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Shell Island is reputed to be one of, if not the, largest campsite in Europe. It covers hundreds of acres. But it is the views across to the Lleyn Peninsula in the west, and Snowdon in the north, which make this one of the most stunning camping locations I have been to. WP_20140617_20_09_25_Pro I take photographs but none do justice to the extraordinary and unspoilt beauty of this place. I arrived here as soon as the tide allowed on Saturday. Not the best time to arrive. Not the best of first impressions. I now know that what happens here on a Friday evening is that the whole of Birmingham and Liverpool (okay, this may be a slight exaggeration) descend upon Shell Island, with English flags fluttering on their wing mirrors, hoping to party through to Sunday morning. Luckily, the warden doesn’t like loud music, and especially doesn’t like it after 11 p.m.

One of the ingenious camp rules (along with No Caravans Allowed, snigger) is you can camp anywhere on the island as long as you allow 20 metres space between yourself and another camper; absolutely wonderful on a Sunday evening or weekday out of season but not so good on a Saturday with previously mentioned invasion, if you’re hoping for a pitch with views or that is anywhere near level. After driving around for a while, I soon realise that all the prime pitches have been taken and grab what I can.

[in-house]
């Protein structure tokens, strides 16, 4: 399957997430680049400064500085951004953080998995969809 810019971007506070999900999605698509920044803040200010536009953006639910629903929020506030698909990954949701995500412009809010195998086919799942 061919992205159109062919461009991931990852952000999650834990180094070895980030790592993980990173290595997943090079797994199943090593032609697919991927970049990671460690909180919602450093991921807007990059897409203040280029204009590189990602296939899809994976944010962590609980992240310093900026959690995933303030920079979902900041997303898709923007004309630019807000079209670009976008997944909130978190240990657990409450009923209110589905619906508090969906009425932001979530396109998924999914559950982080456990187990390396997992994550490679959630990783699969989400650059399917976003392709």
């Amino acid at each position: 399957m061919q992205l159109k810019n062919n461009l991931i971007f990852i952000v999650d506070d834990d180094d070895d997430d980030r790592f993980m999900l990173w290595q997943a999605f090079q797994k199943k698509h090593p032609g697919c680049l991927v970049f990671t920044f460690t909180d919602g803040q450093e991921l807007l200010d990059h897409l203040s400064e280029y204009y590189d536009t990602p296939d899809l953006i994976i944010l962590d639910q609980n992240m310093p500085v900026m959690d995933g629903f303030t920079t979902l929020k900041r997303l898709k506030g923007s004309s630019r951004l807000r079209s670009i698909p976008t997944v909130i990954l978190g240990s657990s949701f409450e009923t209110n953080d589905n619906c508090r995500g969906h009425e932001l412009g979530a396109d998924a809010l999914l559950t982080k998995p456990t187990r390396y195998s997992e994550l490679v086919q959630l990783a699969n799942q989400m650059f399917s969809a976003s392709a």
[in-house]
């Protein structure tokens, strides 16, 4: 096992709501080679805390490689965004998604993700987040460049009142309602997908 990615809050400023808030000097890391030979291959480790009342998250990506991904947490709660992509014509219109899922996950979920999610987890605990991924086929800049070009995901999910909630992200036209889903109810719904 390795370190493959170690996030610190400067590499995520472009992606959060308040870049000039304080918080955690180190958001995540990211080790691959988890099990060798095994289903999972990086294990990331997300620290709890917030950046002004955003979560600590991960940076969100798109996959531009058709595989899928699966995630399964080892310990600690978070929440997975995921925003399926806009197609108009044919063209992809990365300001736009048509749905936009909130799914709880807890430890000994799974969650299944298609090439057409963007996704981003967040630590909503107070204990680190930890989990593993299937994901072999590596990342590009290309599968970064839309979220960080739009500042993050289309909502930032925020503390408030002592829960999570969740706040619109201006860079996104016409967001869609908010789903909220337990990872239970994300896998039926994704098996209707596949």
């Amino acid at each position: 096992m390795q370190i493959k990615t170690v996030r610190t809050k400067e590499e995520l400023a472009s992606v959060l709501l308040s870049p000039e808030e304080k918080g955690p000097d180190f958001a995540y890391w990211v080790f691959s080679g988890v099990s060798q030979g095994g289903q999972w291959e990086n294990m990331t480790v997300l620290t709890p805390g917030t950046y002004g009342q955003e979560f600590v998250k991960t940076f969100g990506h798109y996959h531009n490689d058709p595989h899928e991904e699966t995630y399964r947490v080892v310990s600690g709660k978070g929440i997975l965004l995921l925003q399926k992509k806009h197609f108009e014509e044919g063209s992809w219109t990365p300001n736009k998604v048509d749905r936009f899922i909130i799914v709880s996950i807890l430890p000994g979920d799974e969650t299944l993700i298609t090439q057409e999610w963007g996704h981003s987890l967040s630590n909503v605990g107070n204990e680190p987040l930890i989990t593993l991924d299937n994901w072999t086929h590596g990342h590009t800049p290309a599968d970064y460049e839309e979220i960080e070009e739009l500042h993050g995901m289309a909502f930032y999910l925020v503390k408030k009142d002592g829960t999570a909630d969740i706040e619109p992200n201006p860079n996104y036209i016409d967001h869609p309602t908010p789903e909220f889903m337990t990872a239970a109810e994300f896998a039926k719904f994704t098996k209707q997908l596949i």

I can’t see the sea or Snowdon from my van but I’m near the dunes and the beach. I park up, level up with the chocks as best I can, open the door and… groan… on one side of me is a bunch of lads, necking the lager, kicking the footie, and playing booming music from their car with the boot and doors open. Not far away from them is another group, screaming and shouting, English flags flying and radio blaring from one of their cars. Another rule of this campsite, in addition to ‘no loud radios’, is ‘no groups’. Obviously, these lads slipped through the net because they didn’t arrive in one vehicle; I counted four surrounding their tent.

I go for a walk with Morgan and Jess. We explore the fabulous dunes, which they love, and go and sit on the lovely beach where we can hear the sea and ache over the views.

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Why do some people think they can’t enjoy anywhere unless they are playing loud music and getting plastered? And why assume the rest of the world is going to enjoy their choice of music? And why come to such a stunningly beautiful place as this only to do exactly what they would have been doing if they’d stayed at home? Maybe I’m just getting old.

On our return from our walk, the volume of the music has been toned down by several notches. By 8 p.m., silence reigns. My guess is the group are either unconscious or the warden had a word. I’m told by people who come here often that it’s best to avoid coming here altogether once the schools break up and especially on bank holiday weekends.

But in between times, during the week, I am regularly pinching myself because it seems almost too good to be true.